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Intrinsic compensates client over Sipp investments in overseas plantations

Network Intrinsic has been ordered to pay compensation over the advice its appointed representative gave to invest in two overseas ethical plantation schemes.

In a Financial Ombudsman Service ruling, Mrs R complained about the advice she says she received from the ER Network, an appointed representative of Intrinsic.

Mrs R says she was given unsuitable advice to transfer her pension into a Sipp and invest in the Sustainable AgroEnergy and Belem Sky Plantation schemes.

The provisional decision sets out the background to the case and says it is likely Mr M acting for ER did advise Mrs R to transfer her existing pension arrangements into a Sipp.

There is also evidence ER sent the application form to the Sipp provider and so was responsible for arranging the investments.

Both giving financial advice and arranging an investment are regulated activities and these were activities for which Intrinsic accepted responsibility.

Therefore advice to invest in Sustainable AgroEnergy and Belem within the Sipp was inherently linked to the advice to transfer into it, FOS ruled.

ER was authorised by Intrinsic to give advice on pensions and accordingly, Intrinsic is responsible for the advice as a whole, including investing in Sustainable AgroEnergy and Belem.

Mrs R made further points that she never owned a buy-to-let property, was never aware the Sipp provider used was not on Intrinsic’s panel despite having used Intrinsic for advice over a number of years.

She added she was not an experienced investor – contrary to Intrinsic’s statements about her having knowledge through her job.

In his decision ombudsman Doug Mansell sides with Mrs R and says the redress calculation should compare the current value of Mrs R’s Sipp to the value of her previously held pension, had it remained with the same provider in the same funds.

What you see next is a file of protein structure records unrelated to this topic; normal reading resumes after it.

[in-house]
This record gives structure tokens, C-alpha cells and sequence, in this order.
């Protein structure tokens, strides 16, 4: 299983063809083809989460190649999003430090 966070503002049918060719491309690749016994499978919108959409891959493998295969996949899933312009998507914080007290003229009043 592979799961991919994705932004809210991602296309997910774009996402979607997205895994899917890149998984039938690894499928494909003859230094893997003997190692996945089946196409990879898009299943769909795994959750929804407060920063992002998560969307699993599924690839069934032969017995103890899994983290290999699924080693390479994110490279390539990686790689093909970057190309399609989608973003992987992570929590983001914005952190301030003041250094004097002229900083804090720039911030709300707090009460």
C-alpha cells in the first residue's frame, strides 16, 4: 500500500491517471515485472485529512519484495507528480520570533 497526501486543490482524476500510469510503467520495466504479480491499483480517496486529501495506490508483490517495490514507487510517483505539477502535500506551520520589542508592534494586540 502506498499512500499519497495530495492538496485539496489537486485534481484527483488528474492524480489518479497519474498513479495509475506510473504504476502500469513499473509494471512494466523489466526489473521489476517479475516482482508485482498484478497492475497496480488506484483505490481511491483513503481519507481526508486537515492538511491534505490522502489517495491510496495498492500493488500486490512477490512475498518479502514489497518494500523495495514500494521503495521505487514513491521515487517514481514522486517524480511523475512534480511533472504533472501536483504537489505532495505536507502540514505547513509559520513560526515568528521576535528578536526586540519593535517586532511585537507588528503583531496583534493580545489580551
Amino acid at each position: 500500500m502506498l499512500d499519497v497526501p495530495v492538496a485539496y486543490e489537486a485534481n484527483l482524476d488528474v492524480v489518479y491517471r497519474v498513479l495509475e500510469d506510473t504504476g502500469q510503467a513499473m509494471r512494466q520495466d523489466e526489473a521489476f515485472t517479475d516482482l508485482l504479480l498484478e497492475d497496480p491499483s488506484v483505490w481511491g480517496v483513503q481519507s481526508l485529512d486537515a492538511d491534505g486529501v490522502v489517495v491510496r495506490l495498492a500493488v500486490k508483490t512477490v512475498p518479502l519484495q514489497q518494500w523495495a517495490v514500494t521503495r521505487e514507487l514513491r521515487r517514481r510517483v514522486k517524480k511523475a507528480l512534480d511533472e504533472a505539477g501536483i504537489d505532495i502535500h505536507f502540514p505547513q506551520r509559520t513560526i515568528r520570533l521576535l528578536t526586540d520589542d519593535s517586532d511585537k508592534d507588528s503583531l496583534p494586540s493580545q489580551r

He says Instrinsic should obtain the notional transfer value of Mrs R’s previous pension plan, if it had not been transferred and the actual transfer value of Mrs R’s Sipp, including any outstanding charges.

Then it should pay an amount into Mrs R’s Sipp equal to the value calculated and this payment should take account of any available tax relief and the effect of charges.

In addition, Intrinsic should pay five years’ worth of future fees owed by Mrs R to the Sipp and pay £300 for the trouble caused.

Intrinsic declined to comment.



FOS orders compensation over Sipp delay by Mattioli Woods

The Financial Ombudsman Service has decided that Mattioli Woods must pay compensation over a botched Sipp administration which resulted in delays to a transfer, but does not have to pay back some of the fees it charged. Despite an initial ruling in his favour, a client said the FOS adjudicator had calculated redress unfairly, and […]


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There are 5 comments at the moment, we would love to hear your opinion too.

  1. There is an emerging pattern here…..

    The Carey verdict should speed up the avalanche

    • It’s certainly going to make interesting reading based on what the BB judgment has just said. I suspect there is going to be a serious reduction in the number of SIPP providers which is as it should be as the majority of retail clients should NOT have a SIPP and have never had a need for them.
      SIPPs always should have been the exception rather than the rule.

      • Quite. Why ever did the ER Network recommend such investments, particularly via a SIPP that wasn’t even on Intrinsic’s approved panel? And, given that the complaint went to the FOS, on what basis could Intrinsic have possibly sought to reject it?

        The FCA’s position is clear ~ UCIS (and similar) are complex, high risk, commonly illiquid and are highly unlikely to be suitable for (at least) 90% of investors. I have no argument with such a position.

        • Probably the same as most of these esoteric investments that are SIPP held, I would imagine the adviser was approached by the client who was ‘sold’ the idea of the investments by some sales outfit somewhere else. The adviser thought they were advising on a suitable SIPP wrapper (which would be off-panel), and unbeknown to them these compensation claims have seen that the adviser is responsible for the investment even if they didn’t advise on it. Essentially sounds like an insistent client ‘type’ case’. In the past I was approached by a solicitor who had a client selling plots of land in Florida; the agents essentially sold the clients the plots saying use your pension fund! I declined to provide the SIPP advise to circa 100 individuals as it didn’t feel right and clearly the legislation is putting far more responsibility on the adviser than perhaps some thought. Essentially product and investment are treated the same.

  2. It would be nice to think that the ethical operators now hold their hands up and treat their misadministered clients fairly however this is unlikely based on the fact they abused them in the first place for easy fees

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